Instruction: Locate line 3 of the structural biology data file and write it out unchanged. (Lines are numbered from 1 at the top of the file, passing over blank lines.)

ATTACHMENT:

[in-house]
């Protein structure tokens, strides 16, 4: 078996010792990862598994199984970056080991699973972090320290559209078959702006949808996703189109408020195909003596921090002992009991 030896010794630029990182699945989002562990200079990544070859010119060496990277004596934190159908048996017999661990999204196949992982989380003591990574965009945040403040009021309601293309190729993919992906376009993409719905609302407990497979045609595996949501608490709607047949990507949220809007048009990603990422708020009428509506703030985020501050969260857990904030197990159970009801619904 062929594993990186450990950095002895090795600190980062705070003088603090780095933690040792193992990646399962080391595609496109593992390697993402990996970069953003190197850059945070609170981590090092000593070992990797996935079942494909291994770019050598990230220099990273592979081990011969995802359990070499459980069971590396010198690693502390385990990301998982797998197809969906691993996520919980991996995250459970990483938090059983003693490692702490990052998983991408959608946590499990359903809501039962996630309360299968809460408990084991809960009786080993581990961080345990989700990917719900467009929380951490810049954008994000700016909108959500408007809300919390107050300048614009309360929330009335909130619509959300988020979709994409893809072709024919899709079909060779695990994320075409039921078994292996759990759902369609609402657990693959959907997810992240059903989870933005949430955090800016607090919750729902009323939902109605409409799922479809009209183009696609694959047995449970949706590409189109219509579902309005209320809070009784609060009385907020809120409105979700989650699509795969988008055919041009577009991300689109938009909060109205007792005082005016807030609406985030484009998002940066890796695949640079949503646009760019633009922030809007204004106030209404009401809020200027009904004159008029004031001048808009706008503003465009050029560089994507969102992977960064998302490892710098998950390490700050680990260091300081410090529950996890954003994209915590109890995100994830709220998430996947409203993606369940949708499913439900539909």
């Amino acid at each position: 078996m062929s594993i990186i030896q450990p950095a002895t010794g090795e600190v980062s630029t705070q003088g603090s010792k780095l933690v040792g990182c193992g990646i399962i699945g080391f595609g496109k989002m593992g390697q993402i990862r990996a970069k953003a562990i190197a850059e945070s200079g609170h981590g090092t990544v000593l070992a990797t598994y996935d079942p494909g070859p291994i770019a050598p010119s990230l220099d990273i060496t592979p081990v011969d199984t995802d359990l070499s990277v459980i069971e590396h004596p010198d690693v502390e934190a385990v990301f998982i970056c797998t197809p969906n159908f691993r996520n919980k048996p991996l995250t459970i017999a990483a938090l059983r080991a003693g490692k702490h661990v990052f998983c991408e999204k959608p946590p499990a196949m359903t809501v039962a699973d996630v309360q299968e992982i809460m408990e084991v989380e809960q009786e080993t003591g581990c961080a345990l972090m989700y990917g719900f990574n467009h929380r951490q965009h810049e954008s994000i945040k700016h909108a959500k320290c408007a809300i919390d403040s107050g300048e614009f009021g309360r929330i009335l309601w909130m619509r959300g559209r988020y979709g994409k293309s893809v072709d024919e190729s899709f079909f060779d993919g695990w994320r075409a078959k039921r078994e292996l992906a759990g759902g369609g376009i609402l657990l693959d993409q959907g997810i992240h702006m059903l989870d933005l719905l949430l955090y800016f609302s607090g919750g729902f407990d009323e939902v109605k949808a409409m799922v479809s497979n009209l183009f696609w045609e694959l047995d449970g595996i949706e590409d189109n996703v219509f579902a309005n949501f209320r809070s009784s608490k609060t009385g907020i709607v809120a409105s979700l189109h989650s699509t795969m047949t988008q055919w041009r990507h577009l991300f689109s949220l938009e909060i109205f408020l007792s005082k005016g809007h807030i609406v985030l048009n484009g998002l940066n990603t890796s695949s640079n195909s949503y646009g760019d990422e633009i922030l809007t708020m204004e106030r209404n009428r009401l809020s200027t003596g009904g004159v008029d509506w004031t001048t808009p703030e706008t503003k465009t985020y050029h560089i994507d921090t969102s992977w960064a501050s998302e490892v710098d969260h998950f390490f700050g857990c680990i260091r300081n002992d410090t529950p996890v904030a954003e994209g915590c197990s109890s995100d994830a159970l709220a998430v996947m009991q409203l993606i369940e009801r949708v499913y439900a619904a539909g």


């Amino acid at each position: 078996m062929s594993i990186i030896q450990p950095a002895t010794g090795e600190v980062s630029t705070q003088g603090s010792k780095l933690v040792g990182c193992g990646i399962i699945g080391f595609g496109k989002m593992g390697q993402i990862r990996a970069k953003a562990i190197a850059e945070s200079g609170h981590g090092t990544v000593l070992a990797t598994y996935d079942p494909g070859p291994i770019a050598p010119s990230l220099d990273i060496t592979p081990v011969d199984t995802d359990l070499s990277v459980i069971e590396h004596p010198d690693v502390e934190a385990v990301f998982i970056c797998t197809p969906n159908f691993r996520n919980k048996p991996l995250t459970i017999a990483a938090l059983r080991a003693g490692k702490h661990v990052f998983c991408e999204k959608p946590p499990a196949m359903t809501v039962a699973d996630v309360q299968e992982i809460m408990e084991v989380e809960q009786e080993t003591g581990c961080a345990l972090m989700y990917g719900f990574n467009h929380r951490q965009h810049e954008s994000i945040k700016h909108a959500k320290c408007a809300i919390d403040s107050g300048e614009f009021g309360r929330i009335l309601w909130m619509r959300g559209r988020y979709g994409k293309s893809v072709d024919e190729s899709f079909f060779d993919g695990w994320r075409a078959k039921r078994e292996l992906a759990g759902g369609g376009i609402l657990l693959d993409q959907g997810i992240h702006m059903l989870d933005l719905l949430l955090y800016f609302s607090g919750g729902f407990d009323e939902v109605k949808a409409m799922v479809s497979n009209l183009f696609w045609e694959l047995d449970g595996i949706e590409d189109n996703v219509f579902a309005n949501f209320r809070s009784s608490k609060t009385g907020i709607v809120a409105s979700l189109h989650s699509t795969m047949t988008q055919w041009r990507h577009l991300f689109s949220l938009e909060i109205f408020l007792s005082k005016g809007h807030i609406v985030l048009n484009g998002l940066n990603t890796s695949s640079n195909s949503y646009g760019d990422e633009i922030l809007t708020m204004e106030r209404n009428r009401l809020s200027t003596g009904g004159v008029d509506w004031t001048t808009p703030e706008t503003k465009t985020y050029h560089i994507d921090t969102s992977w960064a501050s998302e490892v710098d969260h998950f390490f700050g857990c680990i260091r300081n002992d410090t529950p996890v904030a954003e994209g915590c197990s109890s995100d994830a159970l709220a998430v996947m009991q409203l993606i369940e009801r949708v499913y439900a619904a539909g």